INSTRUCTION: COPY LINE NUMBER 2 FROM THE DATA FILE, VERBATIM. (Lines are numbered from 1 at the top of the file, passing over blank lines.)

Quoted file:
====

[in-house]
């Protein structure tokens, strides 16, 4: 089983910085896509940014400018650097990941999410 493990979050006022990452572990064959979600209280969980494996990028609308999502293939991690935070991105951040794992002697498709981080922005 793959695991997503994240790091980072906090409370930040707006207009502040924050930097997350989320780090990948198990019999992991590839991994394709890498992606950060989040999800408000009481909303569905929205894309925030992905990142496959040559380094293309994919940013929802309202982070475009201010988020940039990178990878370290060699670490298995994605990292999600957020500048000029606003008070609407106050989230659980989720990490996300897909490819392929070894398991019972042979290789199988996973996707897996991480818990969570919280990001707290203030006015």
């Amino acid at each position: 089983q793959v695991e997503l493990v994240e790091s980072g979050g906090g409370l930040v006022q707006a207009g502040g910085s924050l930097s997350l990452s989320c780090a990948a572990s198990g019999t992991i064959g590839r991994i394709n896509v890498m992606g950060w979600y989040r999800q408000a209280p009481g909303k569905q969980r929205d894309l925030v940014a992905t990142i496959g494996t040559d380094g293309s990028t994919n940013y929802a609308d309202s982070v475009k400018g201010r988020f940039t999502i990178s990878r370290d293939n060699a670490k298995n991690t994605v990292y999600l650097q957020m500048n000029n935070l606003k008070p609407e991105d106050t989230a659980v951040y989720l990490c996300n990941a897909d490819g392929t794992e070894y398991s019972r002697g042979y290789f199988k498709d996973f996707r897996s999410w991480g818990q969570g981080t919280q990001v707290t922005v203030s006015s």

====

């Protein structure tokens, strides 16, 4: 089983910085896509940014400018650097990941999410 493990979050006022990452572990064959979600209280969980494996990028609308999502293939991690935070991105951040794992002697498709981080922005 793959695991997503994240790091980072906090409370930040707006207009502040924050930097997350989320780090990948198990019999992991590839991994394709890498992606950060989040999800408000009481909303569905929205894309925030992905990142496959040559380094293309994919940013929802309202982070475009201010988020940039990178990878370290060699670490298995994605990292999600957020500048000029606003008070609407106050989230659980989720990490996300897909490819392929070894398991019972042979290789199988996973996707897996991480818990969570919280990001707290203030006015």